Thursday, April 2, 2009


by Joseph E. Thomas, Ph.D.

"I have to feel better than the other guy for me to feel good. If I don’t feel one-up I feel worse," one gentleman told me the other day.

Many of us are in a constant state of competition with everyone we know of. We feel happy when we have a more prestigious job than the man sitting next to us in the church pew, or when our car has a more expensive price tag than the car in our neighbor’s driveway does. We feel superior when our son attends the Harvard Medical School, and especially so when our so-called friend’s son is a high school dropout with three "honorable" DUIs. Even behind our "Oh! Poor you!" expression of sympathy, is the underlying feeling that we are OK and you are not, and that’s not so bad.

This jealous competition is not limited to neighbors and friends. Sibling rivalry is almost proverbial. Abel and Cain are universal siblings. Many married couples who are expected to lift each other up "in health and in sickness" are victims of pathologic competition. They belittle each other in order to feel superior to the other, or simply to feel good in their own miserable way. Worse still, some of them compete with their husbands/wives to win the love and loyalty of their children.

We like to feel that our religion is the only religion approved by God, and that only we are God's own children. We feel that that the Orthodox Syrian Church of India is the only authentic Church, and that God will chastise the Marthomites and Pentacostals on the day of the Last Judgment. Isn’t that a nice feeling? To stand by watching it with a smile that declares, "See, I told you so!" The orthodox Jew prays every morning ‘ Thank God that I am not born a gentile or a woman’. We thank God that we are not born a Hindu or a Moslem. We thank God that we are born a Syrian Christian of prestigious family heritage, and not one of those converts from the purajathis. And we thank God and praise Him for making the other guy defective and depraved.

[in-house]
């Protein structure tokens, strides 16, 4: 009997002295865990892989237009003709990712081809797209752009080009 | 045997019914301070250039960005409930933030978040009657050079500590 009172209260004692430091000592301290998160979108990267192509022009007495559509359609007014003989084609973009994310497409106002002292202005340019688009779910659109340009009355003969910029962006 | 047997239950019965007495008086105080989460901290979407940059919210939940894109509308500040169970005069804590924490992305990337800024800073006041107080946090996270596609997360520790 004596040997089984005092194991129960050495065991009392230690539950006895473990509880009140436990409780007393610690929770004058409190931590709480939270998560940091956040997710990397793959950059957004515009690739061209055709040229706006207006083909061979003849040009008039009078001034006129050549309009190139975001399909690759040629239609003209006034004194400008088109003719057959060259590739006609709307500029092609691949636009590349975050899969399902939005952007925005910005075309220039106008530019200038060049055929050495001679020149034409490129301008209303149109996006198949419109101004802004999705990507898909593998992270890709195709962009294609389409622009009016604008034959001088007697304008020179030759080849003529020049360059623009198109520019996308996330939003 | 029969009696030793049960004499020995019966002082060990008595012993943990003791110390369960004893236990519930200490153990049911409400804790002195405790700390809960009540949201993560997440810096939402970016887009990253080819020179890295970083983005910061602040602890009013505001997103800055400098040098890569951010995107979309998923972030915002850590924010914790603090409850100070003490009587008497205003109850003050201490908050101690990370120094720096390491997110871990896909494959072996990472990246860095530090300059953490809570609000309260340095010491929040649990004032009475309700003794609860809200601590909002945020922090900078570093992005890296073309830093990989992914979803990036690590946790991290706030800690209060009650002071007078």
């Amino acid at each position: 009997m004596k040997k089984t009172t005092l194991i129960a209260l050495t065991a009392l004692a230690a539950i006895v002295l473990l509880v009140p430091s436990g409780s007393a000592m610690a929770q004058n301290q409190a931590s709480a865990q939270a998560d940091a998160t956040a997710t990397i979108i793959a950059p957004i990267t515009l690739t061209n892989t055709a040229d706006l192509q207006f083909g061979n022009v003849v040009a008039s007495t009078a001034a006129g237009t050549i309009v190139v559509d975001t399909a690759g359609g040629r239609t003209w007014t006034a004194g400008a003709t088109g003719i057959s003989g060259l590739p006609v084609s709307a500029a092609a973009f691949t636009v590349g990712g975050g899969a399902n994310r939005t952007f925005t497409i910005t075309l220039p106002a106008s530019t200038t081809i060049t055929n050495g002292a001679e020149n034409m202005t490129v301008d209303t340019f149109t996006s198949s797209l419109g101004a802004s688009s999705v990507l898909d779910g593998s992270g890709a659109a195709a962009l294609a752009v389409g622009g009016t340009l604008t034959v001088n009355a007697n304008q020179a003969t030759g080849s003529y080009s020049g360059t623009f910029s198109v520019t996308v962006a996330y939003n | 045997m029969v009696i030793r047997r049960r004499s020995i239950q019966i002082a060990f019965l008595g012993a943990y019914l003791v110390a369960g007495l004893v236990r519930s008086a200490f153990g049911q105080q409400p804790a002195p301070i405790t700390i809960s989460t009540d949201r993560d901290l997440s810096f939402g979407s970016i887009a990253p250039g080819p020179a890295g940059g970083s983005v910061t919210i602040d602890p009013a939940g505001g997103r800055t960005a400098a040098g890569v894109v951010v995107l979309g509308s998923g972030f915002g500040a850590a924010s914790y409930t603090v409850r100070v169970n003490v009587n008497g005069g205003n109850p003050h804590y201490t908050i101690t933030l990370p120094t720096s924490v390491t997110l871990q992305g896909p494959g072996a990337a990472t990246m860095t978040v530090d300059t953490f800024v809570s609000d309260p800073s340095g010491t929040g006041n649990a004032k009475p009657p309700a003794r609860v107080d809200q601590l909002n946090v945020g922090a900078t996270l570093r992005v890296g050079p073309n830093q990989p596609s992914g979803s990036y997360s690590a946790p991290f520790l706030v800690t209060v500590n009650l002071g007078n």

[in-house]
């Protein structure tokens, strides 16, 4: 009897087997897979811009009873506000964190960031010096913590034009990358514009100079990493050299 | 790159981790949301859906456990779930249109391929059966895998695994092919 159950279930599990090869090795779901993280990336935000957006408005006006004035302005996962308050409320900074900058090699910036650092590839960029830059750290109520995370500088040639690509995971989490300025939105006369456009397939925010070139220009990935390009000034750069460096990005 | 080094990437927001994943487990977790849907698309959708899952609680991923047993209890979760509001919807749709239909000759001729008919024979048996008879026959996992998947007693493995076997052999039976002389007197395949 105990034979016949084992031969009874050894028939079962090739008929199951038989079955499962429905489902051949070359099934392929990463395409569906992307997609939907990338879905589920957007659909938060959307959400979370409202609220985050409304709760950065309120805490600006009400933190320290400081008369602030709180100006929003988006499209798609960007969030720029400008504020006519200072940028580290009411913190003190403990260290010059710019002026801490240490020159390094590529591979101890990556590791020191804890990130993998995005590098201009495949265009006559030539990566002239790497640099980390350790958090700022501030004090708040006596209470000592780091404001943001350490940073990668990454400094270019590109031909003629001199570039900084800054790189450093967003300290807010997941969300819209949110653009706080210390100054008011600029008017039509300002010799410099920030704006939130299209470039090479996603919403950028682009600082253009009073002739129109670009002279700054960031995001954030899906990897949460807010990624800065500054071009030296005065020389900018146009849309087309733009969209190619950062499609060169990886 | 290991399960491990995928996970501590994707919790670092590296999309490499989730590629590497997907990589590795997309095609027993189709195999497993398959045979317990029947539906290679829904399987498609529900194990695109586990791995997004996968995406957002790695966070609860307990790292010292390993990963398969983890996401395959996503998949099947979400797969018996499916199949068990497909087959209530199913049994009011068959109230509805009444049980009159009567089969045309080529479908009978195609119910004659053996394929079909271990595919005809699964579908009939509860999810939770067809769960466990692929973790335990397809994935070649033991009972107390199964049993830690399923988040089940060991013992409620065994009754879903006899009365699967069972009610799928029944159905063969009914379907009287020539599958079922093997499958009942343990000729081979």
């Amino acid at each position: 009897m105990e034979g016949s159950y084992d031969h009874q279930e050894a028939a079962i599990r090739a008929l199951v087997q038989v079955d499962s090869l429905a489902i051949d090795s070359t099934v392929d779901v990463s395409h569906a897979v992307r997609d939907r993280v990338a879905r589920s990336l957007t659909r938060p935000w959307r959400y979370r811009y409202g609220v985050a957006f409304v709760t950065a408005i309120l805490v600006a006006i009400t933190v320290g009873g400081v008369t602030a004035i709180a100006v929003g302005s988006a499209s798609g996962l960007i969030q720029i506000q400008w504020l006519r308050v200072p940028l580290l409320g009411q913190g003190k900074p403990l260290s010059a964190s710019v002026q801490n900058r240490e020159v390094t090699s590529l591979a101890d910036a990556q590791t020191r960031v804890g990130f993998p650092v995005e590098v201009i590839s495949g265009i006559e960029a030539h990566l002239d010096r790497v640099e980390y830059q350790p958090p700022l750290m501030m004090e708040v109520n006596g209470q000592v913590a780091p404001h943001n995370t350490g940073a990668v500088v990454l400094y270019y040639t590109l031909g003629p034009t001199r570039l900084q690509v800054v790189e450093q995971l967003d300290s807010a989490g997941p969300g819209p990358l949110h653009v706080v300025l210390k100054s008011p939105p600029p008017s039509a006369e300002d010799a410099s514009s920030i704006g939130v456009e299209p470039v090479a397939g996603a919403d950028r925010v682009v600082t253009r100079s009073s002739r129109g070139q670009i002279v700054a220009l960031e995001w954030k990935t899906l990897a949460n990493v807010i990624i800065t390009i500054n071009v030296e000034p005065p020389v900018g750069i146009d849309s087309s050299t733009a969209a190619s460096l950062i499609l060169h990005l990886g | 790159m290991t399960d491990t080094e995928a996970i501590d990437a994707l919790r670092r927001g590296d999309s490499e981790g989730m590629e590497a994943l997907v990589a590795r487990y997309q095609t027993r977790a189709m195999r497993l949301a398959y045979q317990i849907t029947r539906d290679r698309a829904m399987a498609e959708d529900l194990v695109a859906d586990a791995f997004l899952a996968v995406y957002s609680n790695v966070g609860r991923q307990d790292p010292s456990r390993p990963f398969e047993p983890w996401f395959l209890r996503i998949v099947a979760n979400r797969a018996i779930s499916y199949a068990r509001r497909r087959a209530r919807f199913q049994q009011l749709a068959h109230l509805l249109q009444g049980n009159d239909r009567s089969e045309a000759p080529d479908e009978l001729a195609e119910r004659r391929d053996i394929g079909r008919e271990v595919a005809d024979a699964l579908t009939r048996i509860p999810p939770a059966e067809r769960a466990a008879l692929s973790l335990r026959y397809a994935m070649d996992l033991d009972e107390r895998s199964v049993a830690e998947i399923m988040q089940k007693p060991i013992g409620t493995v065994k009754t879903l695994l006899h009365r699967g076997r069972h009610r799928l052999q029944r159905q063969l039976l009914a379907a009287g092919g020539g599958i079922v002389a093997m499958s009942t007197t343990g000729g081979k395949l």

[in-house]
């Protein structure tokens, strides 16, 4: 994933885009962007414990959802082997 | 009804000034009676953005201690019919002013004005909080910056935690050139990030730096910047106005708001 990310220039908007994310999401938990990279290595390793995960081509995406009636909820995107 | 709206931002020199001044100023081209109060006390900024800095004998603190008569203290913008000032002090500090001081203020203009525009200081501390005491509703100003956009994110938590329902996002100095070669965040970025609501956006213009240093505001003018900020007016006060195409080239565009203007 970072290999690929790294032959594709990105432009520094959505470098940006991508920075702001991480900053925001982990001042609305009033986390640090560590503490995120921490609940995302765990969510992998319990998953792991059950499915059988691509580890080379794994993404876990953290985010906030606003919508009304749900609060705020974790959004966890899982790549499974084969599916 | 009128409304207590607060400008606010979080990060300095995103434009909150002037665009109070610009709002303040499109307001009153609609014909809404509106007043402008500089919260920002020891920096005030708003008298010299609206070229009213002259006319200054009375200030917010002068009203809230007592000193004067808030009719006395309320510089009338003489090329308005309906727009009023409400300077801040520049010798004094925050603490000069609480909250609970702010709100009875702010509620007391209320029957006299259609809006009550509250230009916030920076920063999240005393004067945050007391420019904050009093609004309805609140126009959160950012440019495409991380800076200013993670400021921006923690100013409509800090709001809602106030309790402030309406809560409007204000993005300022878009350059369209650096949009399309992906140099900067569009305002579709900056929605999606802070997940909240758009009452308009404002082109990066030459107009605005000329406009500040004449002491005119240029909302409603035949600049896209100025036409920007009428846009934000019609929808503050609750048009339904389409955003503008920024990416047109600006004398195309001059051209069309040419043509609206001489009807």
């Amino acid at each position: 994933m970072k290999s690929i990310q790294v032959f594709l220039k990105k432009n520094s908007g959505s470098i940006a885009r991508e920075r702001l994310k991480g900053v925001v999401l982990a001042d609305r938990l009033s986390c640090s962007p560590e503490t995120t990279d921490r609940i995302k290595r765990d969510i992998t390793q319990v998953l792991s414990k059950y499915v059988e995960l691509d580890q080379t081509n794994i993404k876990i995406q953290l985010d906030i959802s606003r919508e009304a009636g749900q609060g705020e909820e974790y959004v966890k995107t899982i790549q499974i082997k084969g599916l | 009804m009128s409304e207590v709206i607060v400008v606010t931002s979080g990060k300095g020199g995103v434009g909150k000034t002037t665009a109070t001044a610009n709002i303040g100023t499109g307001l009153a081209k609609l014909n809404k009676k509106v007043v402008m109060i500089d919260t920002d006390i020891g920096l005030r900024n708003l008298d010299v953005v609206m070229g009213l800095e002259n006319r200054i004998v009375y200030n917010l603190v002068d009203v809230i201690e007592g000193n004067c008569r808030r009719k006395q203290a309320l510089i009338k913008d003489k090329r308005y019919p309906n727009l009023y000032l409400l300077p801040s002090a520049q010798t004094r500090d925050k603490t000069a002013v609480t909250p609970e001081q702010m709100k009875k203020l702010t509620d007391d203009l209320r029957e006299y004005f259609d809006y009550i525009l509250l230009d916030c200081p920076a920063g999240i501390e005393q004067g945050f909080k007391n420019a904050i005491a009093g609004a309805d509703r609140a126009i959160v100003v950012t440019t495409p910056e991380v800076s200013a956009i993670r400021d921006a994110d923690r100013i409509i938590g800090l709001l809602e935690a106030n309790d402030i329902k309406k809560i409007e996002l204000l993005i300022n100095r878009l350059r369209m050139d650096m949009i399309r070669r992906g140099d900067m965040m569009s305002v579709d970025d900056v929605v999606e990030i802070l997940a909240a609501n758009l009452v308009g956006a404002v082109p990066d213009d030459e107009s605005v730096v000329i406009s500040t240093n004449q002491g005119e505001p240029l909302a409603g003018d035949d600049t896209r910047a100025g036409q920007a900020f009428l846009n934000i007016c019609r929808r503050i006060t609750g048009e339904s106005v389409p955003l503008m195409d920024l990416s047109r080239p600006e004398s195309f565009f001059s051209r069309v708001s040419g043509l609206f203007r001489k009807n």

Listen to our Lord’s admonition: "But I say to you that …whoever insults his brother shall be liable to the council, and whoever says, ‘You fool’ shall be liable to the hell of fire." (Matthew 5:22)

In truth, putting down one of your brethren is an indirect criticism of God. You are implying that God did not create this unfortunate fellow right. God did a lousy job!

I once tried to watch my wandering thoughts as I sat quiet for fifteen minutes. Then I started to count the number of thoughts and images in which I felt superior or critical of others. I don’t want to divulge my findings; for fear that you might feel superior to me, which I am sure, will make me feel inferior and miserable! You know what? I can probably observe a fifty-day lent without seriously succumbing to the cravings and pleasures of my body. But staying away from the secret pride of slighting my ‘brother’ for fifty minutes is very hard.

Blessed are those who can win this battle. I have heard a story about a few of our leading Thirumenis sitting together one evening in a famous Seminary, discussing the affairs of the Church. And the deliberations soon degenerated into a barrage of vitriolic comments about a senior bishop of the church, living abroad. The youngest bishop among them quietly sneaked out of that ‘gracious’ gathering, rather inconspicuously. The senior prelates, feeling relieved after the purge of their pent-up hostility, and beginning to feel hungry, as it was past dinner time, got out to look for the missing junior one.

They found him in his room, kneeling down in prayer, with tears rolling down his cheeks. "Oh! What’s the matter?" they asked, somewhat bewildered. "It hurts when you criticized our spiritual father," he said in a sorrowful voice.

That junior bishop was the Saint Parumala Kochu Thirumeni.


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